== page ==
skip to main content

Virginia Tech News / Articles / 2003 / 03 

Conference To Look At Consequences Of Technology On Women

March 14, 2003

American women once were not allowed to hold patents. In fact, the property of married women once legally belonged to their husbands. However, Martha McCaughey, professor of women's studies at Virginia Tech, pointed out that the woman who invented the perm for women's hair was Marjorie Joyner, a woman from the Blue Ridge Mountains of Virginia who in 1926 became the first African American woman ever to hold a patent for an invention. While it didn't make her rich, it "did pave the way for many women inventors and African Americans in education and business."

A conference on "Gender and Technology: Research, Revisions, Policies, and Consequences" at Virginia Tech March 20-22 will look at the impact of women on technology and its effects on women. Virginia Tech's Women's Studies Program will host the conference of the Southeastern Women's Studies Association.

"In recent years," said McCaughey, one of the conference organizers in women's studies, "feminist scholars and activists have focused attention on the construction and consequences of technology, from bioengineered tomatoes to bioengineered babies, smart houses to smart bombs, vibrators to Viagra. Examining the gender politics of technology reveals the inventiveness and influence of women as well as the ideological or material exclusion of women from particular technological forms. Viewing technology and gender as helping to shape and define one another, feminists show technology to be a force both in perpetuating and challenging gender inequality."

Conference speakers include Katie King of the University of Maryland, College Park, whose work centers on "feminism and writing technologies," which include everything from the pencil to the Internet, pictographs to telenovelas. Sue Rosser, author of Re-engineering Female-Friendly Science, and Rachel Maines, author of Technology of Orgasm: "Hysteria," the Vibrator, and Women's Sexual Satisfaction, also will speak. Other participants are Jane Love, creator of the Women's Writing on the Web project, and Wairimu Njambi, author of the forthcoming Colonizing Bodies: A Postcolonial Feminist Science Studies Critique of Anti FGM Discourse. King, Maines, Love, and Njambi will give the conference's plenary address--each discussing the contributions of feminist scholarship to the study of technology--on Thursday, March 20, at 5 p.m. in Squires Brush Mountain Room A. Rosser will give the conference keynote address on Friday, March 21, at 5 p.m. in Torgerson 2150. These talks are free and open to the public.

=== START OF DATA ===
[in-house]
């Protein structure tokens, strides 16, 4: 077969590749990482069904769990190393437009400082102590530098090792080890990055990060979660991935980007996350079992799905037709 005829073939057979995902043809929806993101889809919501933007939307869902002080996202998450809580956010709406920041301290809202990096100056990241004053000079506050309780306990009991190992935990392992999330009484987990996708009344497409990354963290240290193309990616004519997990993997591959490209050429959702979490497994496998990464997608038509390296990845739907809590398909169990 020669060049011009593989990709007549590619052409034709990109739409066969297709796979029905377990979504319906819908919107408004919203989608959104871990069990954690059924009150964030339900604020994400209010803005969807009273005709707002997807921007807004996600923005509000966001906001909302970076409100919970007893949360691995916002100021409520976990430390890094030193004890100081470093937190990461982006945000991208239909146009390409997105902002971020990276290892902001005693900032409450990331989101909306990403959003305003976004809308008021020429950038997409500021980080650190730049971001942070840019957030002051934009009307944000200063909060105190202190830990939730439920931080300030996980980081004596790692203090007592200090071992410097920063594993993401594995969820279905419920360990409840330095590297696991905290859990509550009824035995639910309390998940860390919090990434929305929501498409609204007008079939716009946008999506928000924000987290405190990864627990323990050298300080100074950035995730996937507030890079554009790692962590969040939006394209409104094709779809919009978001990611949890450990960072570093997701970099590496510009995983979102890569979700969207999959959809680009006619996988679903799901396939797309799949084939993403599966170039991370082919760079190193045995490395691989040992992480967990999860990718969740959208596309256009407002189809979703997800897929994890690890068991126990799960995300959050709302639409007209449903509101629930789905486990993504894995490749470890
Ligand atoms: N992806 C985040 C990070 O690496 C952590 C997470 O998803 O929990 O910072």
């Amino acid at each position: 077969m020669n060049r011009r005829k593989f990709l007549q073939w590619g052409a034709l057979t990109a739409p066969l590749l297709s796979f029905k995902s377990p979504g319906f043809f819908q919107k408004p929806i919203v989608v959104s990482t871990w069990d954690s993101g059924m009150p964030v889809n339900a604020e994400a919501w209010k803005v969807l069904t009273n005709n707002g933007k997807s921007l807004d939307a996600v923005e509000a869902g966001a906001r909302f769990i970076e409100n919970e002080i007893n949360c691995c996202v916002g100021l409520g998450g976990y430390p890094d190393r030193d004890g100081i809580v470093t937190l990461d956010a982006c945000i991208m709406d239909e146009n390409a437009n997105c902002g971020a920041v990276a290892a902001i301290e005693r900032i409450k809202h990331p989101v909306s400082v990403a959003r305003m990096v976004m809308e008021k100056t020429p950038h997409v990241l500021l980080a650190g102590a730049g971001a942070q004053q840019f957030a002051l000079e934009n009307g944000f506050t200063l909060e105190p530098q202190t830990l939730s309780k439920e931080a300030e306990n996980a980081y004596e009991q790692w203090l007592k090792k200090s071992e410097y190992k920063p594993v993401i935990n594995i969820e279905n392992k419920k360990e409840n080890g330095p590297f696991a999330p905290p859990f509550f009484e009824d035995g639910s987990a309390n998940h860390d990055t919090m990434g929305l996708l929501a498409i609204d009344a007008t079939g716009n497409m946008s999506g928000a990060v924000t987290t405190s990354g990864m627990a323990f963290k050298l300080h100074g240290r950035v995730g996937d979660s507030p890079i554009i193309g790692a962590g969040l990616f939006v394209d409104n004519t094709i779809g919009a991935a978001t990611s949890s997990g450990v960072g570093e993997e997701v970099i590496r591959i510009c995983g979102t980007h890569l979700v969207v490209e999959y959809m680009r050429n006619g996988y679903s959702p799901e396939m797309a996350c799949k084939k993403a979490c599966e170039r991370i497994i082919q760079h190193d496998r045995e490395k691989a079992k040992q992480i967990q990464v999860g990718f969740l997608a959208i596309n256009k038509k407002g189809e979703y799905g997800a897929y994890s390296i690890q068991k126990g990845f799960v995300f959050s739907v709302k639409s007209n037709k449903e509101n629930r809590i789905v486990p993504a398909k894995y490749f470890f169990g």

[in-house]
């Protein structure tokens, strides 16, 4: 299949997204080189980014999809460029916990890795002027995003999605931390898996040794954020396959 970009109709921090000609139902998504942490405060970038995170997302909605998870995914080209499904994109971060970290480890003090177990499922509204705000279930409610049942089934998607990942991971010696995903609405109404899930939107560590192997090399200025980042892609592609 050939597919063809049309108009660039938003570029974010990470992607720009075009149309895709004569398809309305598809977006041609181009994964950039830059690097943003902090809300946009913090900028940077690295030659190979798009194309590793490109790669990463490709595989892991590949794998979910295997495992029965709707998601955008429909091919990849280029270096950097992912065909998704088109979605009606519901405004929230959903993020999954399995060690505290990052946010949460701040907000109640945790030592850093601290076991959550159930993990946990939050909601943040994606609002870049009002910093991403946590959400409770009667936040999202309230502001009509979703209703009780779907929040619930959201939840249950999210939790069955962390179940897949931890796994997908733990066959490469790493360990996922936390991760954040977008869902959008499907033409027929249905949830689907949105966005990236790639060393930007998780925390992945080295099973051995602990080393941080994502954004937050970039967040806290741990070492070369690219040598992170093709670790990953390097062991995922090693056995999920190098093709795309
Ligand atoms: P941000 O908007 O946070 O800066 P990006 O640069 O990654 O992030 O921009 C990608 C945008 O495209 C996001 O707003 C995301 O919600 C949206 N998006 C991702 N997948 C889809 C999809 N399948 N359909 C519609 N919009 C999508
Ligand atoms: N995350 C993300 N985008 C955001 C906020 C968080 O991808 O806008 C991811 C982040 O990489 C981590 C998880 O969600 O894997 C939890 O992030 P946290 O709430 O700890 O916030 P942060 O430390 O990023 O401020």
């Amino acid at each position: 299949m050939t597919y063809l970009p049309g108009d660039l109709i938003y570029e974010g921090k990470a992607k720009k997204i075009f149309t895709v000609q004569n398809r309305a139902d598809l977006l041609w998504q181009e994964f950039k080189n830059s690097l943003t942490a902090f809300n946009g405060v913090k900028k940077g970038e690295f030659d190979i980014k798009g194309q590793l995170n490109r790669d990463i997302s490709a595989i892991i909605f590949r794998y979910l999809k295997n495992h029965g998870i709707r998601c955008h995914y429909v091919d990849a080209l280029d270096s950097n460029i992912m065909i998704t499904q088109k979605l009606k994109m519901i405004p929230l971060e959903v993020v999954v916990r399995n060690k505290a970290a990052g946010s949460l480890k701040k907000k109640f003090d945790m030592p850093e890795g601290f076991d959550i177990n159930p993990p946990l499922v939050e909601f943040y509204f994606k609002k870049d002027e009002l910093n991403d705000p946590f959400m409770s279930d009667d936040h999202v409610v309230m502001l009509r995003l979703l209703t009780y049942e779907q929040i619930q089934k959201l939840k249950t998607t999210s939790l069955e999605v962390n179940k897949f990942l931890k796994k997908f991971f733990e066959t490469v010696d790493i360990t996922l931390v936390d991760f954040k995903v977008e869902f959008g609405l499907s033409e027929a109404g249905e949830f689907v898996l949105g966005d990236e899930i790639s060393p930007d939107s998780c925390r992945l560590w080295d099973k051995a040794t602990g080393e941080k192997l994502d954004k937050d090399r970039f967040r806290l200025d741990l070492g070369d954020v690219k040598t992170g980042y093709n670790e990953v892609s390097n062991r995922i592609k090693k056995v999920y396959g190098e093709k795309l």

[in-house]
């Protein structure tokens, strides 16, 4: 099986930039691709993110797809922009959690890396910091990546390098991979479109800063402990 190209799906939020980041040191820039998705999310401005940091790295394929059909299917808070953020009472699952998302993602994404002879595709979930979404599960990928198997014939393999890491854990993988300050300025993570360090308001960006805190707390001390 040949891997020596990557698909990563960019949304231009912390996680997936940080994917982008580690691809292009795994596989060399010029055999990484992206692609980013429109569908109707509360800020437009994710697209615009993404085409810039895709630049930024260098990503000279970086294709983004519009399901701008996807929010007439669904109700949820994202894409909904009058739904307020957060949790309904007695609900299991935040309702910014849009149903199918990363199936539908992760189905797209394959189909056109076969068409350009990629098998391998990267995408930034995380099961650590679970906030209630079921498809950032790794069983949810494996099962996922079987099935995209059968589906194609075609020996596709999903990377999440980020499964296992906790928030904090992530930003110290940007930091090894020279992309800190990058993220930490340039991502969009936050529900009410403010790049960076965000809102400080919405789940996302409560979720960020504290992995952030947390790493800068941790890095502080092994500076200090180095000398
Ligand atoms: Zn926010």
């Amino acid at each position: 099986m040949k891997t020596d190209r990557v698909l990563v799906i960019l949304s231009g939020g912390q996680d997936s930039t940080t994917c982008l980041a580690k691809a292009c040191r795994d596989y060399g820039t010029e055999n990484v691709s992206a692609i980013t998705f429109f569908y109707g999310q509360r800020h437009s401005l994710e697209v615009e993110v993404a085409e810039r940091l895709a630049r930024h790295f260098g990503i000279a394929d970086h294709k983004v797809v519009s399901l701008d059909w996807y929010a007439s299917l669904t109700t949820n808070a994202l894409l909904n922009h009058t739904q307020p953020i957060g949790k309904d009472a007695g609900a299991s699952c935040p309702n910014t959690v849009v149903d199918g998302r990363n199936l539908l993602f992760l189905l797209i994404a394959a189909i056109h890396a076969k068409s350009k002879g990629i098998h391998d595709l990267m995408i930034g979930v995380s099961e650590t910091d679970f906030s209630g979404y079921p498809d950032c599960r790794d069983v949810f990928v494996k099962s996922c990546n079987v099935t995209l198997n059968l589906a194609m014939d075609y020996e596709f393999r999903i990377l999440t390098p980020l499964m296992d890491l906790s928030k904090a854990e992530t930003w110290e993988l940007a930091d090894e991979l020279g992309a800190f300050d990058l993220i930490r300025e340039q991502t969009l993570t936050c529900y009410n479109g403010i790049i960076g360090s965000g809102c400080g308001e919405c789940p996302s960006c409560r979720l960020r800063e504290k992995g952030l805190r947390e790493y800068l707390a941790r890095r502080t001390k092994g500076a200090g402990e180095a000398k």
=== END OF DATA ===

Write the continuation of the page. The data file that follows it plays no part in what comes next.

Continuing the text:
As part of the conference, there will be an exhibit on gender and technology. The exhibit, Do Artifacts Have Sexual Politics, will be open all day, each day, during the conference in Squires Brush Mountain Room B. The exhibit was a teaching-learning exercise for students in Gender and Technology, an undergraduate class in both the Humanities, Science, and Technology Program and the Women's Studies Program.

Another special feature of the conference will be a presentation of the play Me & myGoogle by Wyatt Galusky and Jeffry Buechler. The play takes a comic look at identity and privacy in the digital age, exploring the tensions between personal privacy and public security in the Internet world.

The plot centers around the interactions of a young woman, her digital self (that is, an embodiment of how she is represented and represents herself online), and new forms of information technology such as the Internet, data collection, various forms of identification, and surveillance. The performance integrates alternate endings for each act, determined by audience choice, filmed segments demonstrating various modes of surveillance, and staged parenthetical asides dealing with elements of the character's life that are important but often unseen. The play will take place in the Performing Arts Building 204 (Blackbox Theatre) March 20 at 7 p.m., March 24 at 5 p.m., and March 28 at 5 p.m. Admission is free, but seating is limited.

The keynote and plenary sessions of the conference are open to the public at no charge. However, those wishing to attend the 2 1/2-day conference and all the sessions must register and pay the conference fee of $105 for the general public or $50 for students. Information is available online at or by phone at 540/231-5812.